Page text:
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School Meals

Volume 409: debated on Friday 18 July 2003

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To ask the Secretary of State for Education and Skills (1) what plans he has to change the criteria for measuring school socio-economic position from the percentage of children receiving school meals; and if he will make a statement; [125225](2) what assessment he has made of the effect on comparisons for schools socio-economic position of a drop in the number of children receiving free school meals; and if he will make a statement. [125226]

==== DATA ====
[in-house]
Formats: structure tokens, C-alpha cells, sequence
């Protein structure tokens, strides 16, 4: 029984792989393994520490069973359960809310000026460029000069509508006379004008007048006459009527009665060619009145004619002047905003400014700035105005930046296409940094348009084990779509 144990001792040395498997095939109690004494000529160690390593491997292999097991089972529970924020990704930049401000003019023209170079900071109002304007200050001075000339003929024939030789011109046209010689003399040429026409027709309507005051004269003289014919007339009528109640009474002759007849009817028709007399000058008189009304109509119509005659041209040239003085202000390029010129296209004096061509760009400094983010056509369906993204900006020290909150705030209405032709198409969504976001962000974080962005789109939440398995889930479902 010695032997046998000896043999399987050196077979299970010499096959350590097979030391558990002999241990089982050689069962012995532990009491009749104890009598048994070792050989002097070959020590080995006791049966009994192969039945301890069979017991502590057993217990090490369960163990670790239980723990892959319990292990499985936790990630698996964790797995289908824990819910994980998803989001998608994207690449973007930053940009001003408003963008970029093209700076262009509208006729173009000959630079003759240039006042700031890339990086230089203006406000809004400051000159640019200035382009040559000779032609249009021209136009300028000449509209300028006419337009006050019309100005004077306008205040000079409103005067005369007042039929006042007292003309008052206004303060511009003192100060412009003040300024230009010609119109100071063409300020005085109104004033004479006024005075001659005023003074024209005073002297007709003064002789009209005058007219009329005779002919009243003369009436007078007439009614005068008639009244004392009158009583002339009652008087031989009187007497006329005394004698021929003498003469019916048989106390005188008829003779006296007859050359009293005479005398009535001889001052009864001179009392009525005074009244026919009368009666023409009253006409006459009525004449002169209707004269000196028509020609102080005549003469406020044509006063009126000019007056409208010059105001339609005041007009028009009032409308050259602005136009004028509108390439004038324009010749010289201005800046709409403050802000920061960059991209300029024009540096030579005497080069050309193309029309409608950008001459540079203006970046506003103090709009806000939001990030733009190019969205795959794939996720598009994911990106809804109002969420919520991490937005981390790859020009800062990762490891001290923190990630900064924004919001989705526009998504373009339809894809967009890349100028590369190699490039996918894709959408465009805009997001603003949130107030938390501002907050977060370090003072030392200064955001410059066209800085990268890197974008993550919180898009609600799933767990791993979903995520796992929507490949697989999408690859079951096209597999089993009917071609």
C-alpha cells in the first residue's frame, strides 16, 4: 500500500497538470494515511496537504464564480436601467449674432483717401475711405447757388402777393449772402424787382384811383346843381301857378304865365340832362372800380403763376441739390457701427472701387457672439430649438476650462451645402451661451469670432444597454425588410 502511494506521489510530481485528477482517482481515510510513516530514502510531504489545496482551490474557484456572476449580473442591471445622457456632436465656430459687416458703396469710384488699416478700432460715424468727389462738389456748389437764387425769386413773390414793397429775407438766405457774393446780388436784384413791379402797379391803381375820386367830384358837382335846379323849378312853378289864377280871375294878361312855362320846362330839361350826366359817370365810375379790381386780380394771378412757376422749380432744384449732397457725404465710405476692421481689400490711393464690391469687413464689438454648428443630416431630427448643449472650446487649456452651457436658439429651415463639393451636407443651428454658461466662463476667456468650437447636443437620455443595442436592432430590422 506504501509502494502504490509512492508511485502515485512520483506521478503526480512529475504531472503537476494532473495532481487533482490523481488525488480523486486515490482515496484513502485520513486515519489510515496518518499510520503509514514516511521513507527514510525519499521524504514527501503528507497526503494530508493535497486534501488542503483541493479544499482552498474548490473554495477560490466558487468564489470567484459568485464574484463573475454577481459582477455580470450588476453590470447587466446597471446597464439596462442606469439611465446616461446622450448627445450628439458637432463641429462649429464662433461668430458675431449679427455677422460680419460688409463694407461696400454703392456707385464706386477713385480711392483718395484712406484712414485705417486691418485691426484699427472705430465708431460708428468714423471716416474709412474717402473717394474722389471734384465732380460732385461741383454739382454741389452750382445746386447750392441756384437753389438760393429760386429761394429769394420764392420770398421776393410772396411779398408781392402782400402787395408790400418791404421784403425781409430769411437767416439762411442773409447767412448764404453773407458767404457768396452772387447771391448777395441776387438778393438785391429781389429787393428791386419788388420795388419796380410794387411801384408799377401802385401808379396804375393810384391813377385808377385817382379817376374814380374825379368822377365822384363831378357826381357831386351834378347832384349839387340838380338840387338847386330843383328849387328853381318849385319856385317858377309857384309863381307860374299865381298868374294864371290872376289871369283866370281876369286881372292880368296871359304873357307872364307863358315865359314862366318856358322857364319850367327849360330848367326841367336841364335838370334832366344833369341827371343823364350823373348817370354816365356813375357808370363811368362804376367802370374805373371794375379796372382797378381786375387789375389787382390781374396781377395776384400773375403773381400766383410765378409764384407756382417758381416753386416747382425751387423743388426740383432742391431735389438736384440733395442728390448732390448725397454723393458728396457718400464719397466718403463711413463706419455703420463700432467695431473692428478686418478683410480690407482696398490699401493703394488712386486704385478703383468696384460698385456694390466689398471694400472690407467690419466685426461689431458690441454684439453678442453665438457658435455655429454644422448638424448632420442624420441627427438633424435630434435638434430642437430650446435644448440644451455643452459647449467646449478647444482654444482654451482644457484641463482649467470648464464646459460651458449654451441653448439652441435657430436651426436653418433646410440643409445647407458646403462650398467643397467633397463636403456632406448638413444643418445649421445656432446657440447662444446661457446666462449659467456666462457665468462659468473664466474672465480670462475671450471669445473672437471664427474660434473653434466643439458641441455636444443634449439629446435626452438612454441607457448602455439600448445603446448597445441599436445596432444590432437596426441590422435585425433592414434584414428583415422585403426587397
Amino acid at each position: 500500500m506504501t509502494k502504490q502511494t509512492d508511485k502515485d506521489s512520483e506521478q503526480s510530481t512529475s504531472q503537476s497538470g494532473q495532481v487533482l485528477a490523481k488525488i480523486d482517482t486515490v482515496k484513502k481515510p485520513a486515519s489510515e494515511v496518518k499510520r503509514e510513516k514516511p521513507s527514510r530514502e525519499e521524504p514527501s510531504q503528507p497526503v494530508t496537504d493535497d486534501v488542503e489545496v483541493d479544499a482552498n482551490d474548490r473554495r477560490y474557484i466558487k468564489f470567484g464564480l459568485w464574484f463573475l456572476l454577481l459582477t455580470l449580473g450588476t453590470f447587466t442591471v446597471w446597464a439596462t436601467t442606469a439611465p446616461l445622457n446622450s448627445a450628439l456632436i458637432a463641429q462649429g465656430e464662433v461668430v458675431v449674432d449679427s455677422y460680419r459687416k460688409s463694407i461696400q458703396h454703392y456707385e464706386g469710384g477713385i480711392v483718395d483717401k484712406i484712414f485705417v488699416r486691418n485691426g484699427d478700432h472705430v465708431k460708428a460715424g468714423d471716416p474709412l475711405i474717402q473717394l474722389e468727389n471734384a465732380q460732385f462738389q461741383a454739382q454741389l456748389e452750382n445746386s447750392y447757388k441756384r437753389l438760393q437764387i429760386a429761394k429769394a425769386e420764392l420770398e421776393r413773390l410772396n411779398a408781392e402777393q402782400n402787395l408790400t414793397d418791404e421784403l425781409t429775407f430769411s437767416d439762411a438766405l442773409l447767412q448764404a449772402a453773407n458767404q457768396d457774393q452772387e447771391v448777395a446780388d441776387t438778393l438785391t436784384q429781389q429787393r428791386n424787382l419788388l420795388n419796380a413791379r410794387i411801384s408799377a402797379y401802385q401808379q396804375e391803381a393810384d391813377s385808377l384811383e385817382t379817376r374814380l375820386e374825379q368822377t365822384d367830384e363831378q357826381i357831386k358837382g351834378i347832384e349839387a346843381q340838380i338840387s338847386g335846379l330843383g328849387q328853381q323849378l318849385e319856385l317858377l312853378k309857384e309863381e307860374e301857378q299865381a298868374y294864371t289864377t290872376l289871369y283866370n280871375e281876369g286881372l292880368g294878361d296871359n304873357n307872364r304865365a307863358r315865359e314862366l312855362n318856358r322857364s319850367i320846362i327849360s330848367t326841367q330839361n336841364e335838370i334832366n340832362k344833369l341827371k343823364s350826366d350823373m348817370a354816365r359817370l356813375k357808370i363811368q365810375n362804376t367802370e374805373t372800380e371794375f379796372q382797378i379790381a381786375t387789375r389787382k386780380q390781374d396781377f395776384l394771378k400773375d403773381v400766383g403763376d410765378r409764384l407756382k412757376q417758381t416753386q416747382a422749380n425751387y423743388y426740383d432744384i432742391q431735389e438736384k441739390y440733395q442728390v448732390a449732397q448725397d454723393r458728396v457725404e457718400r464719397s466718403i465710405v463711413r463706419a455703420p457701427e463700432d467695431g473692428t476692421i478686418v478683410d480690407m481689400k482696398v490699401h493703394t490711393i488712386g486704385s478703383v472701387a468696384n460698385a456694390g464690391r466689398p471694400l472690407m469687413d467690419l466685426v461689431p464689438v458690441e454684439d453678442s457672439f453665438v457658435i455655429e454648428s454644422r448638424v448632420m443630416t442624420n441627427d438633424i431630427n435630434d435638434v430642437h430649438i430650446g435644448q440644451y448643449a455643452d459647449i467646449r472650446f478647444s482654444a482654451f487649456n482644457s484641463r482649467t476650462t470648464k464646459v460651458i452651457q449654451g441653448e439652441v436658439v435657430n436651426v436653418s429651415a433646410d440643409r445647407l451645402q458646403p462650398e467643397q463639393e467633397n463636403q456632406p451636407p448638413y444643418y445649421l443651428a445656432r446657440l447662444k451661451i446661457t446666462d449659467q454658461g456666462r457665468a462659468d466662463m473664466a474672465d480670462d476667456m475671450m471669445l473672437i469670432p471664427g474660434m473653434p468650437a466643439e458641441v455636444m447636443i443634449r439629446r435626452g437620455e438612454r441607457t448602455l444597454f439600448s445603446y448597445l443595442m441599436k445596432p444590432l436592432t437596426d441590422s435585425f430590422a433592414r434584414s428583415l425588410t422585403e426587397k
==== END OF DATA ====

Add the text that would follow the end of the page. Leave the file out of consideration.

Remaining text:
The Department's Annual Schools' Census (ASC) collects information on the numbers of pupils 'known to be eligible for free school meals (FSM)' as a consequence of local authorities (and schools) legal duty to provide them. The ASC does not collect any other information on the socio-economic circumstances of individual pupils or, in aggregate, of schools.The Department is investigating whether information from other departments' datasets can be linked in ways which preserve necessary data confidentialities but provide measures additional to FSM that improve the appropriateness and robustness of socio-economic comparisons of schools.There has been a trend downward over the last few years in the numbers of children 'known to be eligible for FSM', due in part to increased employment. About 80 per cent. of children who are entitled to make a claim for a free meal do so, but the rate varies from school to school over time depending on pupil and parental preferences and economic circumstances. Direct, and fair, interpretations of FSM comparisons within and between schools are therefore complicated and complex.The Department's "Autumn Package of Pupil Performance Information" has shown since 1996 national attainment benchmarks for groups of schools with broadly similar levels of FSM. These are used by schools to gauge their recent relative performances and by OFSTED in discussions with schools during inspection. Schools compare their performances with those of schools in adjacent benchmark groups and bring to bear their detailed knowledge of pupils and their schools in those discussions.